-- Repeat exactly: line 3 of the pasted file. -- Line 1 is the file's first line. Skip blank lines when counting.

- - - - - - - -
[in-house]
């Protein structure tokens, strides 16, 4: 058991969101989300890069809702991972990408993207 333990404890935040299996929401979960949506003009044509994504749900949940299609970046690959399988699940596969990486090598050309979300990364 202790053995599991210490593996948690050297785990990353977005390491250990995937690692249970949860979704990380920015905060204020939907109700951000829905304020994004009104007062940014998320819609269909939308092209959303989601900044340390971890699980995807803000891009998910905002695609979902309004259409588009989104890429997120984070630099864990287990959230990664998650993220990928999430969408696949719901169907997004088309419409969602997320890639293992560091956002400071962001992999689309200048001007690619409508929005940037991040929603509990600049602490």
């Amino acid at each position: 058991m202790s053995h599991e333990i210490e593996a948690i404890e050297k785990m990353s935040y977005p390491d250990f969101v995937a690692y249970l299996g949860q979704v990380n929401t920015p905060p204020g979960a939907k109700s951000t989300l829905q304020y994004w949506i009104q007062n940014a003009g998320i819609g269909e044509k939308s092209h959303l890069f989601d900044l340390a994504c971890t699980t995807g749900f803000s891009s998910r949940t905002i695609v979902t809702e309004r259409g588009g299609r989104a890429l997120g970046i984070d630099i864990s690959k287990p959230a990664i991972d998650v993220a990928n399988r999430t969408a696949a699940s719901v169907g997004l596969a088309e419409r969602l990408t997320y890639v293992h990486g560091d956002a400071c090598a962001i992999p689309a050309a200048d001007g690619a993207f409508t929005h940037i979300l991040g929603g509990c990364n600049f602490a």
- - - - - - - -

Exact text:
């Amino acid at each position: 058991m202790s053995h599991e333990i210490e593996a948690i404890e050297k785990m990353s935040y977005p390491d250990f969101v995937a690692y249970l299996g949860q979704v990380n929401t920015p905060p204020g979960a939907k109700s951000t989300l829905q304020y994004w949506i009104q007062n940014a003009g998320i819609g269909e044509k939308s092209h959303l890069f989601d900044l340390a994504c971890t699980t995807g749900f803000s891009s998910r949940t905002i695609v979902t809702e309004r259409g588009g299609r989104a890429l997120g970046i984070d630099i864990s690959k287990p959230a990664i991972d998650v993220a990928n399988r999430t969408a696949a699940s719901v169907g997004l596969a088309e419409r969602l990408t997320y890639v293992h990486g560091d956002a400071c090598a962001i992999p689309a050309a200048d001007g690619a993207f409508t929005h940037i979300l991040g929603g509990c990364n600049f602490a």